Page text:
281 reputation
313
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age 23
visits member for 2 years, 10 months
seen Apr 27 at 20:24

I'm a Computer Science & Mathematics double major who has an avid interest in Android and Google. I also know a bit about C (Objective-C as well), but my main focus is Android, and as a result, Java.


Dec
9
awarded  Notable Question
Oct
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awarded  Notable Question
Sep
24
awarded  Autobiographer
Aug
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awarded  Popular Question
Jul
2
awarded  Curious
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awarded  Popular Question
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awarded  Popular Question
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awarded  Popular Question
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awarded  Popular Question
Sep
17
accepted Let $C$ be a set of sets defined as follows,
Sep
17
comment Let $C$ be a set of sets defined as follows,
Oh yeah, I'm really smart. So the elements of $C$ either have cardinality of 1 due to (1), 2 due to (2), or powers of 2 due to (3).
Sep
17
comment Let $C$ be a set of sets defined as follows,
Ok good, because now it makes sense. So clearly there are no infinite sets in $C$ because for $S, T\in C$ $|\{S, T\}| = |S|+|T|$ and $|S\times T|=|S|*|T|$. But it's uncountable because there are infinitely many ways to combine elements of $C$ using either (2) or (3), right? I can't think of a way in which $C$ could be countable.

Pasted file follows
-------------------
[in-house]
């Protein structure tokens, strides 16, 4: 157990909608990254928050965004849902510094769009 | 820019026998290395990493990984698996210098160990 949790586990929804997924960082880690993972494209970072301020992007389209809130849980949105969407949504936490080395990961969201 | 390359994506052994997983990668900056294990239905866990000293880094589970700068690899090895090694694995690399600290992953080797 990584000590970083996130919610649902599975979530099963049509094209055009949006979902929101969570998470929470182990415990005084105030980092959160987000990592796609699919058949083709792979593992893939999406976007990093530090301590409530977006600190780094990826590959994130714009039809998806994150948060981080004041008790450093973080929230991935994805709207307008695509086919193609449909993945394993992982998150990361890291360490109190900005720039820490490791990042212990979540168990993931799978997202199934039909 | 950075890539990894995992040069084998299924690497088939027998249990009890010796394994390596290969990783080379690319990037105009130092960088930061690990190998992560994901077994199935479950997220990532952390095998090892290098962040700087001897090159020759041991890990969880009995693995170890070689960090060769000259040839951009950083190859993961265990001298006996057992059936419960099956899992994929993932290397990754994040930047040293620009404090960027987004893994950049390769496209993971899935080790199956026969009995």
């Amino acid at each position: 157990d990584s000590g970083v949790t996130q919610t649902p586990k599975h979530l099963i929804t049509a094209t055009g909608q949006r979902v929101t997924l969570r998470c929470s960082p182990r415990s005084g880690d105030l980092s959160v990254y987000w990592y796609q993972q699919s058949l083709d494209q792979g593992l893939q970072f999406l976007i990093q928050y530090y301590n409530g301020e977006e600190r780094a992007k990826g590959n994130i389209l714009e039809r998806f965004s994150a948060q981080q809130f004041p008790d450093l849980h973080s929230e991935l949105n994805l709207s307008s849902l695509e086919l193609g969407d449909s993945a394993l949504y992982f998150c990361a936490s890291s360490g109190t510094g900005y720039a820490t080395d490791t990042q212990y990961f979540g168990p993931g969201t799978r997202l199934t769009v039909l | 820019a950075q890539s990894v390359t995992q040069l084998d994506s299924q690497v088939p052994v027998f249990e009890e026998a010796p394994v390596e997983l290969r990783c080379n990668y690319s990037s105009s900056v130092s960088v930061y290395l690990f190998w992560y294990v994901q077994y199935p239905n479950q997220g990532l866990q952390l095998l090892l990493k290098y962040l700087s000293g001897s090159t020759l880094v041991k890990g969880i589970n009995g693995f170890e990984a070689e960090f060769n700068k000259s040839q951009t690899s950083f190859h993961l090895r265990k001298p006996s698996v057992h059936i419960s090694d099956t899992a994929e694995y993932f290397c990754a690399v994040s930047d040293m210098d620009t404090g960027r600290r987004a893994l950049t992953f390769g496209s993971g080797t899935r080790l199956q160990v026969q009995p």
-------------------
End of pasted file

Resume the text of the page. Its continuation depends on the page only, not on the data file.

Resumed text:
Sep
17
comment Let $C$ be a set of sets defined as follows,
Oh okay that makes sense. But do we know anything other than constructions based on the empty set?
Sep
17
comment Let $C$ be a set of sets defined as follows,
Thank you, that was part a) actually. I figured that out similarly to how you've done it. What I'm struggling with is understanding how ordered pairs can come into play. If we let $S=\{(a,b),(c,d)\}$ for example, we can have $\{S,\emptyset\}$, but how do I know that's in $C$?
Sep
17
asked Let $C$ be a set of sets defined as follows,
Feb
15
awarded  Yearling
Nov
1
comment Aristotle's Axiom in Hyperbolic Geometry
@Berci Yes, that is the Angle Unboundedness Axiom in Euclidean/Neutral geometry, but I need to figure out a way to prove that statement holds in Hyperbolic geometry.
Nov
1
asked Aristotle's Axiom in Hyperbolic Geometry
Oct
22
accepted Proving a function $f$ is continuous at a point $a$
Oct
22
comment Proving a function $f$ is continuous at a point $a$
Okay, got it. Thank you very much!!